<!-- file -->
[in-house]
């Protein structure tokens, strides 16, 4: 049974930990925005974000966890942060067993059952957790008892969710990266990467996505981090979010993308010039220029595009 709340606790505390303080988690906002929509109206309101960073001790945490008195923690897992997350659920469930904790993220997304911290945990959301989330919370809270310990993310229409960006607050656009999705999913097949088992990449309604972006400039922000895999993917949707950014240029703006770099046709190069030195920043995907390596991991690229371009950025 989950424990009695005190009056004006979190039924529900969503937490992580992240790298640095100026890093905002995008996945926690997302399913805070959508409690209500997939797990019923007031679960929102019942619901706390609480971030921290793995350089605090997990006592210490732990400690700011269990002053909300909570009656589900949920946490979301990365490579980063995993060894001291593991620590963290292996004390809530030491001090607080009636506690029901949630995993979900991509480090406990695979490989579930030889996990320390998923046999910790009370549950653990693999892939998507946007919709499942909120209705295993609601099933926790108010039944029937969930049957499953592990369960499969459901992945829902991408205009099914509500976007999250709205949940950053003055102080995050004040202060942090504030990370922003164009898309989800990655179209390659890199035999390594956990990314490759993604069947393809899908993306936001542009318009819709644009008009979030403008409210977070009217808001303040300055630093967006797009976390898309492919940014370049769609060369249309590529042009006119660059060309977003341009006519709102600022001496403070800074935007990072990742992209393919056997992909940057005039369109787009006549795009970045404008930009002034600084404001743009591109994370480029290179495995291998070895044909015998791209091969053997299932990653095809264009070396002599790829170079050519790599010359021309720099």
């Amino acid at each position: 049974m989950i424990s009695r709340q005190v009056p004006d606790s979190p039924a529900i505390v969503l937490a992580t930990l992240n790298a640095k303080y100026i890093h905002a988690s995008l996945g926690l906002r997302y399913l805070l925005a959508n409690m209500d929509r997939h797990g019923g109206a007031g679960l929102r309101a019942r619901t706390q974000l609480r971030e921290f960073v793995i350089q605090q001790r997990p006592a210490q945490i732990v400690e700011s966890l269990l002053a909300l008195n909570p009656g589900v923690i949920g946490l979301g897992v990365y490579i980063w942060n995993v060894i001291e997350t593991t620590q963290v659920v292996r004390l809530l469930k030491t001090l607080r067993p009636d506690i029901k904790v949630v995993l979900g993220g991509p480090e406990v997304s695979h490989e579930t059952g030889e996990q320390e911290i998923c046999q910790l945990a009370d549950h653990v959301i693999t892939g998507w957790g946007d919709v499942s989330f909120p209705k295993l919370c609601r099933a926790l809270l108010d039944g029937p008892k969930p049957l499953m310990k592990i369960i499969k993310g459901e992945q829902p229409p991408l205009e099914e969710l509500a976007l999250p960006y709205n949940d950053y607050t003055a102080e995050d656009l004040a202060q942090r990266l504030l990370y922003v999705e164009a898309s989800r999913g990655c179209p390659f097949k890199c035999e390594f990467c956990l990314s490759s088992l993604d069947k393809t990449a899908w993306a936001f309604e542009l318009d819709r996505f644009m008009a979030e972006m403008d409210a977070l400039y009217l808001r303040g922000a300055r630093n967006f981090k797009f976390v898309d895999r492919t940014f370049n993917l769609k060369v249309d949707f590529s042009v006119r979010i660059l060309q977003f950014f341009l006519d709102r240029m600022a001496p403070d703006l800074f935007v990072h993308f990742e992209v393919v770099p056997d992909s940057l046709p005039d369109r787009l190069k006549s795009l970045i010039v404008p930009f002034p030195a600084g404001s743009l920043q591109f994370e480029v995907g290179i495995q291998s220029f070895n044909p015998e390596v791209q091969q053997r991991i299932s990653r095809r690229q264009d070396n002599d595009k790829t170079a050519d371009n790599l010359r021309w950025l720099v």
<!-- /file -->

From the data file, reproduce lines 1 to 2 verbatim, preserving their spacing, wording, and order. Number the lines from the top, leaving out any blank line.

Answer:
[in-house]
């Protein structure tokens, strides 16, 4: 049974930990925005974000966890942060067993059952957790008892969710990266990467996505981090979010993308010039220029595009 709340606790505390303080988690906002929509109206309101960073001790945490008195923690897992997350659920469930904790993220997304911290945990959301989330919370809270310990993310229409960006607050656009999705999913097949088992990449309604972006400039922000895999993917949707950014240029703006770099046709190069030195920043995907390596991991690229371009950025 989950424990009695005190009056004006979190039924529900969503937490992580992240790298640095100026890093905002995008996945926690997302399913805070959508409690209500997939797990019923007031679960929102019942619901706390609480971030921290793995350089605090997990006592210490732990400690700011269990002053909300909570009656589900949920946490979301990365490579980063995993060894001291593991620590963290292996004390809530030491001090607080009636506690029901949630995993979900991509480090406990695979490989579930030889996990320390998923046999910790009370549950653990693999892939998507946007919709499942909120209705295993609601099933926790108010039944029937969930049957499953592990369960499969459901992945829902991408205009099914509500976007999250709205949940950053003055102080995050004040202060942090504030990370922003164009898309989800990655179209390659890199035999390594956990990314490759993604069947393809899908993306936001542009318009819709644009008009979030403008409210977070009217808001303040300055630093967006797009976390898309492919940014370049769609060369249309590529042009006119660059060309977003341009006519709102600022001496403070800074935007990072990742992209393919056997992909940057005039369109787009006549795009970045404008930009002034600084404001743009591109994370480029290179495995291998070895044909015998791209091969053997299932990653095809264009070396002599790829170079050519790599010359021309720099």